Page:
immediate payment of benefits. Treichler v. Comm’r of Soc. Sec. Admin., 775 F.3d 1090, 10991100 (9th Cir. 2014). The issue turns on the utility of further proceedings. A remand for an
award of benefits is appropriate when no useful purpose would be served by further
administrative proceedings or when the record has been fully developed and the evidence is
insufficient to support the Commissioner’s decision. Id. at 1100. A court may not award benefits
punitively and must conduct a “credit-as-true” analysis on evidence that has been improperly
rejected by the ALJ to determine if a claimant is disabled under the Act. Strauss v. Comm’r of
the Soc. Sec. Admin., 635 F.3d 1135, 1138 (9th Cir. 2011).
As discussed above, the ALJ erred by not incorporating Plaintiff’s specific mental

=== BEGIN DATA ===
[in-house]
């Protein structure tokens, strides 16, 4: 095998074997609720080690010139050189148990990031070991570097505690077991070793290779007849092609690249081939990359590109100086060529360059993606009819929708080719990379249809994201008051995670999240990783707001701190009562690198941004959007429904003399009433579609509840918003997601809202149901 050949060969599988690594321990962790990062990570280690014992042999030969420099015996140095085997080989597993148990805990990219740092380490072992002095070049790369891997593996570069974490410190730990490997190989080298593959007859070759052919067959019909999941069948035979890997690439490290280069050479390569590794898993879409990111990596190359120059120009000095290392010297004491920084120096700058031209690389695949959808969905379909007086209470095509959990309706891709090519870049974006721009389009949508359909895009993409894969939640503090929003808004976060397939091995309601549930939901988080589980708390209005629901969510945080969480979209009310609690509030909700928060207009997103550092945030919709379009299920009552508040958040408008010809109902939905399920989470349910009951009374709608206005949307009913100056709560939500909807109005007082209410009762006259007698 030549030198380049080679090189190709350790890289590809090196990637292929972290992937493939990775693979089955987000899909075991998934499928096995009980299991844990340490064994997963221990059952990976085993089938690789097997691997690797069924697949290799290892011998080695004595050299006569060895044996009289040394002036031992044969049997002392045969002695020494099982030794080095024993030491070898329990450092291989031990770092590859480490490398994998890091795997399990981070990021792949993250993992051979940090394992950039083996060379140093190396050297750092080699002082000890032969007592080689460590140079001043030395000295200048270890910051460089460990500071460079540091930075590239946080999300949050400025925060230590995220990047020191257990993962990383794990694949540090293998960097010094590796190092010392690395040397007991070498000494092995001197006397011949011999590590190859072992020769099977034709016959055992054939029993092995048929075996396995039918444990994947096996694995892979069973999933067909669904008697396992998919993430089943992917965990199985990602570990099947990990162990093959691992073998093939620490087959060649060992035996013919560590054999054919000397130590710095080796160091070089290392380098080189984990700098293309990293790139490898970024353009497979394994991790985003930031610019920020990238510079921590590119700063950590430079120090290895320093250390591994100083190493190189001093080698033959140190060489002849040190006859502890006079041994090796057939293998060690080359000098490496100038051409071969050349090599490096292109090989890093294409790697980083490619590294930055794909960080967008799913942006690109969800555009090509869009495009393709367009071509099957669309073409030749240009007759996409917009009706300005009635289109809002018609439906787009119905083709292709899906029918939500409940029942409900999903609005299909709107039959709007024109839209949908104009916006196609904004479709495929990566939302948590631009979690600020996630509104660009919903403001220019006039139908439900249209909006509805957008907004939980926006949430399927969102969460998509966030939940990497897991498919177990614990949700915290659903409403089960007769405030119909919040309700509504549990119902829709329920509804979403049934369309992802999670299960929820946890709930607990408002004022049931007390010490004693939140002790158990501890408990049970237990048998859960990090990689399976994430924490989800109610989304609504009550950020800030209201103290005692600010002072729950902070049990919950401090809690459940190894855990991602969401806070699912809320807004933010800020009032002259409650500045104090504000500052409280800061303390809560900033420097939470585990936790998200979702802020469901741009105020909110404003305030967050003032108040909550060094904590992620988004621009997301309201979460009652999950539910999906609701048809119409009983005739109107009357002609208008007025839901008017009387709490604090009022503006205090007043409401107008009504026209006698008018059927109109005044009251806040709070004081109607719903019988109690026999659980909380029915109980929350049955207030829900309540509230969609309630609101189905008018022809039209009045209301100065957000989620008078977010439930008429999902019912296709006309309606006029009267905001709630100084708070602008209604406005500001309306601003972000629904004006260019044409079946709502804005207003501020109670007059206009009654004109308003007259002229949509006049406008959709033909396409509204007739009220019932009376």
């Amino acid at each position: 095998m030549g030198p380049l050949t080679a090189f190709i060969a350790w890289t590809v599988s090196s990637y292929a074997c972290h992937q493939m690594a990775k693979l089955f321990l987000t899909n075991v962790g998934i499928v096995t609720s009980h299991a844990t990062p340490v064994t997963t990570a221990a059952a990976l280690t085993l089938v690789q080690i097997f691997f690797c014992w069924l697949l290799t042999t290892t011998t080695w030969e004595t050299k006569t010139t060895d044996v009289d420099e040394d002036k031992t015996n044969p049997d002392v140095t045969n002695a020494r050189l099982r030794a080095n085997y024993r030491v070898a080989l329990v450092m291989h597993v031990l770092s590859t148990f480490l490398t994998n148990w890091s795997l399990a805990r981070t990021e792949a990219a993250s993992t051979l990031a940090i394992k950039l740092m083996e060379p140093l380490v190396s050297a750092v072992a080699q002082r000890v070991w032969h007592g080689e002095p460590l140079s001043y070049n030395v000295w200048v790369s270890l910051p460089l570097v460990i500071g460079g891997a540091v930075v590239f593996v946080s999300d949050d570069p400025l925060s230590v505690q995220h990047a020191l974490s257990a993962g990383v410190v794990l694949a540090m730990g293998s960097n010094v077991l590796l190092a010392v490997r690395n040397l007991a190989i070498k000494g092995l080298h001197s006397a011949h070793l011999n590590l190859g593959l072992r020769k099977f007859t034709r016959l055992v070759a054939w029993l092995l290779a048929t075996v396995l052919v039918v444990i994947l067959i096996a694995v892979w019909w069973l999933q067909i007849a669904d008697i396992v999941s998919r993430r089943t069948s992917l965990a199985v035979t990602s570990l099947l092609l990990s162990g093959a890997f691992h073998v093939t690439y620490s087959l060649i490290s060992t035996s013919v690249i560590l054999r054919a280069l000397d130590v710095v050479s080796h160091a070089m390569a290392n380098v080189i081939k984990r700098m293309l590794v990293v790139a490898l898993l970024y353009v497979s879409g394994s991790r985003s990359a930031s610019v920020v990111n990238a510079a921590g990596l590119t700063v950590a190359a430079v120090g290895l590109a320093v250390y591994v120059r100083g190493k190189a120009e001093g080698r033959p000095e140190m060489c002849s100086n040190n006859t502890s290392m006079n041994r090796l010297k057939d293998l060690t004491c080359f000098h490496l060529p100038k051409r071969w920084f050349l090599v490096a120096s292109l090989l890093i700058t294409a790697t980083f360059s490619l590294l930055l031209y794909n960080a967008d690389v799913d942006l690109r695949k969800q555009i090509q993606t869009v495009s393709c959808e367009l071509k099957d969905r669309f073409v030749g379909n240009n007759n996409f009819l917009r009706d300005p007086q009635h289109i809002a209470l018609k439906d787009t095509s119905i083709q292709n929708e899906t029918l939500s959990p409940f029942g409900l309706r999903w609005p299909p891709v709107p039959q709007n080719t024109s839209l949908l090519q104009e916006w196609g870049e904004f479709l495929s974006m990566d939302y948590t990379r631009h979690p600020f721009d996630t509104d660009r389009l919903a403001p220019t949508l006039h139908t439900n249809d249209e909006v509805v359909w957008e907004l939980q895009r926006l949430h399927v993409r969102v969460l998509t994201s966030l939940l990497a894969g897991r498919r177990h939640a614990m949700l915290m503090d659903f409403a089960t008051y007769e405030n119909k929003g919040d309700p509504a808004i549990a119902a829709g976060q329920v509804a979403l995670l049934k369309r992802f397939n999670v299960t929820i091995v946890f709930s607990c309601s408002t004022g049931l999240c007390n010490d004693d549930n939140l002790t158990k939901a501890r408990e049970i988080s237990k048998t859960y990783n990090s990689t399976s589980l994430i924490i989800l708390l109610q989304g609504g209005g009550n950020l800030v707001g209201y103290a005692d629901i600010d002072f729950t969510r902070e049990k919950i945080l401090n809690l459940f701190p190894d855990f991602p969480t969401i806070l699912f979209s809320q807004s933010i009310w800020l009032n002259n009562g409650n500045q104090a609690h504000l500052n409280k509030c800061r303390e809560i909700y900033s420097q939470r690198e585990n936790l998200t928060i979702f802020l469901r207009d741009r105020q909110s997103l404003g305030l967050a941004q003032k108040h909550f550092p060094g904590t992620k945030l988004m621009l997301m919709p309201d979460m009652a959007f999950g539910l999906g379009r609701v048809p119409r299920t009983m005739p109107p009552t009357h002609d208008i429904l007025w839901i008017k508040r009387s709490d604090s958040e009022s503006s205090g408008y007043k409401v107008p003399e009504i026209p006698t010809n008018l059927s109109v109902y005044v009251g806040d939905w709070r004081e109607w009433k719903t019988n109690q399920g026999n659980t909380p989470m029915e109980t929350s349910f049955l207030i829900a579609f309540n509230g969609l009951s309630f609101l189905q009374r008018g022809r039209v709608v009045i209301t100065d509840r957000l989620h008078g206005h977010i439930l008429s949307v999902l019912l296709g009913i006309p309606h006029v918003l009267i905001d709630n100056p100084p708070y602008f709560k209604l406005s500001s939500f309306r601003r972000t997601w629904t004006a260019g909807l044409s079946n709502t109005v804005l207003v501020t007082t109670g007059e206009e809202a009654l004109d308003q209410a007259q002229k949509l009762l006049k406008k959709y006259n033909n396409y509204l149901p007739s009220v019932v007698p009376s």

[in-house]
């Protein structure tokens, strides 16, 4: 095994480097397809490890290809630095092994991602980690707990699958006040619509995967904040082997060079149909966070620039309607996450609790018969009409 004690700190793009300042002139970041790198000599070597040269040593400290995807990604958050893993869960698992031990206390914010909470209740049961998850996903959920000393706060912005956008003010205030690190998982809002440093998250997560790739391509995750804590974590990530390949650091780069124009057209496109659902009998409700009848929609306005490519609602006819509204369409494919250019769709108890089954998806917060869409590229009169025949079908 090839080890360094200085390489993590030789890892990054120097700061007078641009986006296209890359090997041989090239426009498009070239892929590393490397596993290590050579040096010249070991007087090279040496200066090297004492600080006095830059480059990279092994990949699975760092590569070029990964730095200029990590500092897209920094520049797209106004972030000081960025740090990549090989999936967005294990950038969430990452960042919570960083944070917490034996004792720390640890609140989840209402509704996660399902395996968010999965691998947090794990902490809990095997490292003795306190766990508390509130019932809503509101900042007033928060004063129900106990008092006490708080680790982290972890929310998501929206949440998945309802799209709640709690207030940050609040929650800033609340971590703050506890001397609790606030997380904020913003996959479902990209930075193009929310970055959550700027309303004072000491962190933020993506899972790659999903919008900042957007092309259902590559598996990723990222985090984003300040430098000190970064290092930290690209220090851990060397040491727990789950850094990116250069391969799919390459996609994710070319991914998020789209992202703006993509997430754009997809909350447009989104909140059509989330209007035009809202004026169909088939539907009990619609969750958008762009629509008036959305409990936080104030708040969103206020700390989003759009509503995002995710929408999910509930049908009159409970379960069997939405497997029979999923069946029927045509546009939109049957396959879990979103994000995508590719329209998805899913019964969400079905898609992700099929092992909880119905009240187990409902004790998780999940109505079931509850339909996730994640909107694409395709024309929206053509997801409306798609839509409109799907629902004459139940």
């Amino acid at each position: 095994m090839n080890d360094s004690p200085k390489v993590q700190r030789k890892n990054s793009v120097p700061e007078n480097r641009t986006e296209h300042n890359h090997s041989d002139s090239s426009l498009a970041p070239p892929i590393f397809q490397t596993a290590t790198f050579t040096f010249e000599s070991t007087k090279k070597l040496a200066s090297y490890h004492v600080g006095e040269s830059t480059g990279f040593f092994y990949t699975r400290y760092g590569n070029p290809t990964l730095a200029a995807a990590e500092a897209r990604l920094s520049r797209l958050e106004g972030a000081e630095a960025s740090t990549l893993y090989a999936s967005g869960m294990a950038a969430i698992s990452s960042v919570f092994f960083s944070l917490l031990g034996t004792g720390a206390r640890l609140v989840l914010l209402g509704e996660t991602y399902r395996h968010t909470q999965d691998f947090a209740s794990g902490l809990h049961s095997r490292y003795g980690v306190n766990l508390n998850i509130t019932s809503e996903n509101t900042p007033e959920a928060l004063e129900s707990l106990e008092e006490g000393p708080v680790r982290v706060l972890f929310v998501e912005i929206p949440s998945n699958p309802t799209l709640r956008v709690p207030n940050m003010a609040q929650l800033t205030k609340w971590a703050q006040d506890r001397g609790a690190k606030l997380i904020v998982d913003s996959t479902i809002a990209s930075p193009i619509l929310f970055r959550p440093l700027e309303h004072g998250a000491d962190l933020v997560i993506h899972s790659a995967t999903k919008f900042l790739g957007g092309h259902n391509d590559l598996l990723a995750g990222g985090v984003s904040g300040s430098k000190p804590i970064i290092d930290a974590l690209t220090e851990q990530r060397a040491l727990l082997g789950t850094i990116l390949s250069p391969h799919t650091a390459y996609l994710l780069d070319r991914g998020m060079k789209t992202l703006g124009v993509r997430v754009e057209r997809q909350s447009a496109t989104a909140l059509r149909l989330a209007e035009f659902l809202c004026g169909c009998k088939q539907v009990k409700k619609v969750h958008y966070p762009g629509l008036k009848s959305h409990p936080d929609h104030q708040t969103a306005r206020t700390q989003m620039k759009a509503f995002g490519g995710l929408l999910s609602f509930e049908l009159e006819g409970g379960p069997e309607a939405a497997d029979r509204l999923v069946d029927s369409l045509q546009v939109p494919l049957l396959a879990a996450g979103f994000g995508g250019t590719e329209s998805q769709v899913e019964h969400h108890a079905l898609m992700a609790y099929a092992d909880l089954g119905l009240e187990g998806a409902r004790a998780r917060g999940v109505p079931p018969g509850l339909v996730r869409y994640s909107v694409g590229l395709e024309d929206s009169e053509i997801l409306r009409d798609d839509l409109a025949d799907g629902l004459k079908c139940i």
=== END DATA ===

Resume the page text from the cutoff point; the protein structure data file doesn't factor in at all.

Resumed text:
limitations into the RFC. The ALJ further erred by failing to either incorporate Dr. Roundy’s
opinion that Plaintiff needed frequent breaks to elevate her legs or use a compression device into
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the RFC or provide a legally sufficient reason for rejecting that opinion. The Court finds that the
record contains ambiguities that need to be developed further. Specifically, the frequency and
manner in which Plaintiff needs to elevate her leg—whether at waist height or above waist
height, with bent knee or horizontally—needs to be determined. Additionally, whether Plaintiff
can maintain employment when her limitations in concentration, persistence, and pace are
incorporated into her RFC needs to be evaluated. Therefore, the Court finds that additional
proceedings are necessary, and remand for an award of benefits is not appropriate.
The Findings and Recommendation (ECF 23) is ADOPTED IN PART, as discussed in
this Opinion and Order. The Court REVERSES the Commissioner’s decision that Plaintiff is not
disabled and REMANDS for further proceedings consistent with this Opinion and Order.
IT IS SO ORDERED.
DATED this 24th day of October, 2017.
/s/ Michael H. Simon
Michael H. Simon
United States District Judge